Trump appeals to angry and dispossessed middle-class and working people who hope he will “stick it to Washington.” They are enraged as “limousine liberals” enjoy spectacular economic recovery and stock market speculators have made out like bandits. Many direct their rage at immigrants and Mexicans (supposedly responsible for “stealing American jobs”) as well as bankers. The country is ripe for a rightist populist movement that is easily manipulated and always contains a large element of know-nothing, nativist racism. What Trump offers them is the usual Republican “trickle-down” fare, an economics program that makes the rich richer and the poor poorer, plus protectionism, pitting workers in the U.S. against their class brothers and sisters abroad. But that won’t stop such a movement from growing.
Right-wing populism fills a political vacuum left by the absence of sharp class struggle. The lack of a radical working-class challenge to capitalism has led to the ubiquity of identity politics that has taken hold on college campuses and among liberals. Predictably this has produced a backlash of “white identity” political resentment. So Trump and his gang may be looking beyond the election in a bid to mainstream their brand of “blood and soil” racist identity politics. That is certainly the meaning of naming Steven Bannon of Breitbart as the head of the Trump campaign. Bannon, a media-savvy fringe right-winger, runs a propaganda machine that has built an Internet following of millions with its provocative racist, anti-Semitic and sexist rants and lies.
So these two media provocateurs – Bannon and Trump – see their chance to build a media-fueled post-election movement, cooking up a toxic soup of anti-immigrant, white-supremacist revanchism, with Trump as the TV and social media front man. Bannon, who has had this project all along, no doubt imagines either toppling the Republican “establishment” and capturing the GOP or building a U.S. version of the European anti-immigrant parties that have become a major force in Denmark and the Netherlands, are growing in Germany, and played a key role in the victory of “Brexit” (British exit from the European Union) in the June UK referendum. In this view Trump could be an American Nigel Farage (head of the United Kingdom Independence Party).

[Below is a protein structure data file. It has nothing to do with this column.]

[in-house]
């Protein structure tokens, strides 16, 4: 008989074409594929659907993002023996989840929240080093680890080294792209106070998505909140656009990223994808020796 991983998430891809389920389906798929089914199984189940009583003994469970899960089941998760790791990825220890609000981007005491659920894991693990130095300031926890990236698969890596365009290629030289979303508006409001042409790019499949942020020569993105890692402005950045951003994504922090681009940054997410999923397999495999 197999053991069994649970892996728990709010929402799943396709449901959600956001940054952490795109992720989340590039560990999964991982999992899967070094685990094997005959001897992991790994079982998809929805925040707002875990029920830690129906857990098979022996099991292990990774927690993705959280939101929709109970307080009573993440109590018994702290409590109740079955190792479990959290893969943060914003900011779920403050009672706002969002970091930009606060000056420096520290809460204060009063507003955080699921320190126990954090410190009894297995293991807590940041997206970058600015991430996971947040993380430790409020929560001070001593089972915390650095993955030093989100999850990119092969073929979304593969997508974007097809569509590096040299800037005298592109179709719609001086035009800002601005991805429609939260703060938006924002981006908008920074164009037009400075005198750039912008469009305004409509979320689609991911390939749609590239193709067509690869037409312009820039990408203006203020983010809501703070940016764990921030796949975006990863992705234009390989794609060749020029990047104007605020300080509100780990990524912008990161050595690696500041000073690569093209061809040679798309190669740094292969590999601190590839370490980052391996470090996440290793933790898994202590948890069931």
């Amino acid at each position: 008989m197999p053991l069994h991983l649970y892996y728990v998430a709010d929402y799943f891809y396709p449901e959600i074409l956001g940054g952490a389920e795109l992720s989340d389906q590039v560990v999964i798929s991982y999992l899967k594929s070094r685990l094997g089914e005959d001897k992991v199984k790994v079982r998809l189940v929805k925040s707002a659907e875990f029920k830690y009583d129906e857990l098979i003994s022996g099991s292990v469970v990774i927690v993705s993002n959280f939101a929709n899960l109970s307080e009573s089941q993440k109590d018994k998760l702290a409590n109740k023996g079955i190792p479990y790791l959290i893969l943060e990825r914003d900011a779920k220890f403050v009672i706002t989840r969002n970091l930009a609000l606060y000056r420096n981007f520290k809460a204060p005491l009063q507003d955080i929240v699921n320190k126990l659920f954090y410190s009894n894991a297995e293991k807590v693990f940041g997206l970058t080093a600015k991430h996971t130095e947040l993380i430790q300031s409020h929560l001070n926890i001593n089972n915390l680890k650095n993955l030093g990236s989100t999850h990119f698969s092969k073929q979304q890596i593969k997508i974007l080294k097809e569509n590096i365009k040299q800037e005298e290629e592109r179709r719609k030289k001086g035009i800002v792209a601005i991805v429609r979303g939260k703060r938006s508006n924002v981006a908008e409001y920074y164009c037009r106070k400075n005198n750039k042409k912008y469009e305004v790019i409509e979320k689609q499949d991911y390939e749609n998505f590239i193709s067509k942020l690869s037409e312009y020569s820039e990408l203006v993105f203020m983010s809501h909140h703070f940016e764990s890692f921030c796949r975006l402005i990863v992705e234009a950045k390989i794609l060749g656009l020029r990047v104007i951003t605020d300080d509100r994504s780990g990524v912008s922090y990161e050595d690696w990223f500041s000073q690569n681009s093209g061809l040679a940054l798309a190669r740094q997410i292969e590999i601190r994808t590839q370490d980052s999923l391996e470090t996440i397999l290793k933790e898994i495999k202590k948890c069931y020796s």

Trump advisers point hopefully to the “Brexit syndrome.” They talk about a “hidden vote” for their candidate. In Britain all the polls and establishment figures were for “Remain,” but the voters did not heed them. The Brexit vote caught the pundits by surprise. As we have written, “the Brexiteers were able to mobilize a layer of mainly older, white, conservative English workers,” but like the Trump campaign the Brexit vote was viscerally anti-immigrant, and also infused with reactionary “little England” chauvinism.6 In the British referendum, Marxists would not have voted to “Leave” or to “Remain” in the imperialist European Union, but campaigned instead for full citizenship rights for immigrants.
So how did it come about that substantial numbers of poor and working-class white people in the U.S. are prepared to vote for the candidate of the Republican Party of the country club and the Chamber of Commerce? Thomas Frank, a loyal Democrat, points in Listen Liberal: Whatever Happened to the Party of the People? (2016) to the decision by the Democrats under the Clintons and Obama to abandon even their empty gestures toward labor, their working-class constituency, and their FDR New Deal tradition. Increasingly, the modern Democratic Party looks like the party of liberal elites of Wall Street, Silicon Valley, fancy college campuses, and glittering city centers – a highly educated, privileged professional and managerial caste.
The Democrats’ electoral strategy includes dragging along African Americans, Latinos and youth as “captured constituencies” whom they allege have “no place to go.” This helps to explain the New Deal nostalgia in the Bernie Sanders anti-establishment “revolt.” In response to the Republicans’ message at their convention of mounting bleakness in the heartland, the Democrats reply that things are just fine, you’re just too ignorant to know it. Obama said he hoped that people appreciated that “the birds are chirping … folks are going to work.” But they do not chirp for vast numbers of working people, many of whom are not going to work or are working part-time at multiple low-wage dead-end jobs that don’t pay enough to live on.